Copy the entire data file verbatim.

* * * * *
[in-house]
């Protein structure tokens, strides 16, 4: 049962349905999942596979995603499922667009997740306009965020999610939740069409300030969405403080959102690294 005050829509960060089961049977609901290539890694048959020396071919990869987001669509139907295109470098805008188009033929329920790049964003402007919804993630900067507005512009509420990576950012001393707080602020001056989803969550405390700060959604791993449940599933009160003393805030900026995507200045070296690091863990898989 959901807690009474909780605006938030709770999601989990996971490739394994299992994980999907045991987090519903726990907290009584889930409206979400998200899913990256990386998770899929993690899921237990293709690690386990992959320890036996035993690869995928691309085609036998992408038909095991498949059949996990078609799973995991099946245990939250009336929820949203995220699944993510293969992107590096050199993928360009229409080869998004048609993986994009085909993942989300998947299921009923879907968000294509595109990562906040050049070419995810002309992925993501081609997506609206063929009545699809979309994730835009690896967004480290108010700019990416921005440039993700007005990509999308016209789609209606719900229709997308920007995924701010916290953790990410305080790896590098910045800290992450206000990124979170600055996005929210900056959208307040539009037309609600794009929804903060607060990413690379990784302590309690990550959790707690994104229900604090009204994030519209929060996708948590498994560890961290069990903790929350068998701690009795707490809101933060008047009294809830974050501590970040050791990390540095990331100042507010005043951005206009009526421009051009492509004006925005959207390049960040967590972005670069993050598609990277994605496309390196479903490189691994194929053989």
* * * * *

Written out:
[in-house]
């Protein structure tokens, strides 16, 4: 049962349905999942596979995603499922667009997740306009965020999610939740069409300030969405403080959102690294 005050829509960060089961049977609901290539890694048959020396071919990869987001669509139907295109470098805008188009033929329920790049964003402007919804993630900067507005512009509420990576950012001393707080602020001056989803969550405390700060959604791993449940599933009160003393805030900026995507200045070296690091863990898989 959901807690009474909780605006938030709770999601989990996971490739394994299992994980999907045991987090519903726990907290009584889930409206979400998200899913990256990386998770899929993690899921237990293709690690386990992959320890036996035993690869995928691309085609036998992408038909095991498949059949996990078609799973995991099946245990939250009336929820949203995220699944993510293969992107590096050199993928360009229409080869998004048609993986994009085909993942989300998947299921009923879907968000294509595109990562906040050049070419995810002309992925993501081609997506609206063929009545699809979309994730835009690896967004480290108010700019990416921005440039993700007005990509999308016209789609209606719900229709997308920007995924701010916290953790990410305080790896590098910045800290992450206000990124979170600055996005929210900056959208307040539009037309609600794009929804903060607060990413690379990784302590309690990550959790707690994104229900604090009204994030519209929060996708948590498994560890961290069990903790929350068998701690009795707490809101933060008047009294809830974050501590970040050791990390540095990331100042507010005043951005206009009526421009051009492509004006925005959207390049960040967590972005670069993050598609990277994605496309390196479903490189691994194929053989």